1 As emphasised by US Ambassador-at-Large for International Religious Freedom, Sam Brownback, on 8 December, following the US State Department’s decision to designate Nigeria as a Country of Particular Concern because of FoRB violations and escalating ‘religious-tinged violence’. 2 As emphasised in the Bishop of Truro’s review, whose recommendations the UK Government have agreed to implement in full.
3 https://www.premiumtimesng.com/news/top-news/421724-endsars-how-thugs-attacked-us-at-cbn-headquartersprotesters.html; https://www.aa.com.tr/en/africa/-armed-thugs-attack-protesters-in-nigeria-s-capital/2006685; https://twitter.com/bertram_hill1/status/1318616370318368771?s=20; https://www.hrw.org/world-report/2021/countrychapters/nigeria 4 https://punchng.com/hrw-seeks-prosecution-of-police-officers-harassing-endsars-protesters/ 5 https://dailypost.ng/2020/10/20/end-sars-thugs-attack-christian-procession-in-kogi-beat-up-pastors-abduct-three/; https://mbasic.facebook.com/story.php?story_fbid=10222692754284231&id=1134900901&refid=17&_ft_=mf_story_ke y.10222692754284231%3Atop_level_post_id.10222692754284231%3Atl_objid.10222692754284231%3Acontent_own er_id_new.1134900901%3Athrowback_story_fbid.10222692754284231%3Aphoto_id.10222692750004124%3Astory_l ocation.4%3Astory_attachment_style.photo%3Athid.1134900901%3A306061129499414%3A2%3A0%3A1604213999 %3A6955209647237518218&__tn__=%2As-R 6 https://www.premiumtimesng.com/news/top-news/422613-endsars-northern-governors-sue-for-peace-condemnviolence.html 7 https://punchng.com/endsars-protest-was-to-remove-me-from-office-buhari/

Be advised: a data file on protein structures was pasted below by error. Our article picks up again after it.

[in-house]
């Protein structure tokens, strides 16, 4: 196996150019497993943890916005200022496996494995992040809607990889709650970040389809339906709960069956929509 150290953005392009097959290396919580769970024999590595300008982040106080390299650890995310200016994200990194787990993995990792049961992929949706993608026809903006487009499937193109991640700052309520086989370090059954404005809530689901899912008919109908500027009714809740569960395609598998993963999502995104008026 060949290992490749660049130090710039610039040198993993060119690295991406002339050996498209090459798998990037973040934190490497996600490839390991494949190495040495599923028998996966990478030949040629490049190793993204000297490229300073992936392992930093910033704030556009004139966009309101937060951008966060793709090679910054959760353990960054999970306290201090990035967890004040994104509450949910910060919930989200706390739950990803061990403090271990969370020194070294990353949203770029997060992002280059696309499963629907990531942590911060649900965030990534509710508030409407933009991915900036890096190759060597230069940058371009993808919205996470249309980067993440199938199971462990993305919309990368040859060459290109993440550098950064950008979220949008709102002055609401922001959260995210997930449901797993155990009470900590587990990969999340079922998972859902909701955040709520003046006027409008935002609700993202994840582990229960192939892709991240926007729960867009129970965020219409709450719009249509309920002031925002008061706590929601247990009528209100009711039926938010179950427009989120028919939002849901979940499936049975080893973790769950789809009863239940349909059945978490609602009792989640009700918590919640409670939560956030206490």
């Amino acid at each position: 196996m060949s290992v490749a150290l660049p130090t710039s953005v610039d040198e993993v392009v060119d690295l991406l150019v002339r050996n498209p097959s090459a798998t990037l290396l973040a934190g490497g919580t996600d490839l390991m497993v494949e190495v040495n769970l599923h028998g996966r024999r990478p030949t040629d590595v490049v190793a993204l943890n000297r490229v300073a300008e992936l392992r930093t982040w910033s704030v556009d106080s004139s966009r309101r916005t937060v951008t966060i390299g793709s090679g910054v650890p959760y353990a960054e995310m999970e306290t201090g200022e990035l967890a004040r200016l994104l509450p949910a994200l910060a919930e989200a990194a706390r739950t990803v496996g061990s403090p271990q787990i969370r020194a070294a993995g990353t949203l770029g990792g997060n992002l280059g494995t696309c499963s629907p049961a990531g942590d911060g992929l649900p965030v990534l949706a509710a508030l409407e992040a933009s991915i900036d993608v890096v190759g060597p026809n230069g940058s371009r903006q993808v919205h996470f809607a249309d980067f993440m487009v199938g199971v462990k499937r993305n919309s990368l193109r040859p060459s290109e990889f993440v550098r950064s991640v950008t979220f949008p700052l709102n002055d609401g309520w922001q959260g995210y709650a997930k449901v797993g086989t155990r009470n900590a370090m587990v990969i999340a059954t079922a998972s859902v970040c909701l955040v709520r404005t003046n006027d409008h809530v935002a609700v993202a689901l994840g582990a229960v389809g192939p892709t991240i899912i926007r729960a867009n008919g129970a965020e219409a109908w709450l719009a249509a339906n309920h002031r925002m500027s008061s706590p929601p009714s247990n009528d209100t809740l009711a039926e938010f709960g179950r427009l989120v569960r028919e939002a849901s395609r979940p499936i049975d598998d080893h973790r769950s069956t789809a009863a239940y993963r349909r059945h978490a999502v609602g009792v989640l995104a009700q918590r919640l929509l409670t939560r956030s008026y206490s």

8 https://foreignpolicy.com/2021/05/27/nigeria-is-a-failed-state/; https://www.ft.com/content/9abc218d-3881-4bfd-8951- e76336cde94f; https://www.theglobeandmail.com/opinion/article-with-nigeria-verging-on-failed-state-status-west-africaarrives-at-a/
Original source https://www.hart-uk.org/news/hart-urges-uk-government-to-shine-a-light-on-nigerias-humanitarian-crisis/